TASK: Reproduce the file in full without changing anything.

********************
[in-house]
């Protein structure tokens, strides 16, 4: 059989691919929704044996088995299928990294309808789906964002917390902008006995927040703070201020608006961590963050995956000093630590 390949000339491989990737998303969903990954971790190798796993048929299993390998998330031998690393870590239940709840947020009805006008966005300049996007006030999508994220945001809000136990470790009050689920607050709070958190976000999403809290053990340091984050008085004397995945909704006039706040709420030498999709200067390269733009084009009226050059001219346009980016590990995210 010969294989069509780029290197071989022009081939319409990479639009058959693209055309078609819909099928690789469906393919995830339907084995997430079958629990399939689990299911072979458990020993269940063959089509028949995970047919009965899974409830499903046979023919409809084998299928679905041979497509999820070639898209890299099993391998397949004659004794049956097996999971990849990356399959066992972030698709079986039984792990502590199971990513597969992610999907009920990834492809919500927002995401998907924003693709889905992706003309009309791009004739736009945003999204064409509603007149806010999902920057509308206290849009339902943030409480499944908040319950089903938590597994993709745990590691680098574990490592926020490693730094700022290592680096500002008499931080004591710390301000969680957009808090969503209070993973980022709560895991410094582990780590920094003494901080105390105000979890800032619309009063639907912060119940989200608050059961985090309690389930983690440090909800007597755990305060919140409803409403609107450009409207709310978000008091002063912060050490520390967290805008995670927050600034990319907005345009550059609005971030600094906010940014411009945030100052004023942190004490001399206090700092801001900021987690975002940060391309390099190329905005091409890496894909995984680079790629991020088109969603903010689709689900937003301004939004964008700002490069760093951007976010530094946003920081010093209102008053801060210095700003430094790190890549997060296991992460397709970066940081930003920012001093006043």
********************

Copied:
[in-house]
């Protein structure tokens, strides 16, 4: 059989691919929704044996088995299928990294309808789906964002917390902008006995927040703070201020608006961590963050995956000093630590 390949000339491989990737998303969903990954971790190798796993048929299993390998998330031998690393870590239940709840947020009805006008966005300049996007006030999508994220945001809000136990470790009050689920607050709070958190976000999403809290053990340091984050008085004397995945909704006039706040709420030498999709200067390269733009084009009226050059001219346009980016590990995210 010969294989069509780029290197071989022009081939319409990479639009058959693209055309078609819909099928690789469906393919995830339907084995997430079958629990399939689990299911072979458990020993269940063959089509028949995970047919009965899974409830499903046979023919409809084998299928679905041979497509999820070639898209890299099993391998397949004659004794049956097996999971990849990356399959066992972030698709079986039984792990502590199971990513597969992610999907009920990834492809919500927002995401998907924003693709889905992706003309009309791009004739736009945003999204064409509603007149806010999902920057509308206290849009339902943030409480499944908040319950089903938590597994993709745990590691680098574990490592926020490693730094700022290592680096500002008499931080004591710390301000969680957009808090969503209070993973980022709560895991410094582990780590920094003494901080105390105000979890800032619309009063639907912060119940989200608050059961985090309690389930983690440090909800007597755990305060919140409803409403609107450009409207709310978000008091002063912060050490520390967290805008995670927050600034990319907005345009550059609005971030600094906010940014411009945030100052004023942190004490001399206090700092801001900021987690975002940060391309390099190329905005091409890496894909995984680079790629991020088109969603903010689709689900937003301004939004964008700002490069760093951007976010530094946003920081010093209102008053801060210095700003430094790190890549997060296991992460397709970066940081930003920012001093006043």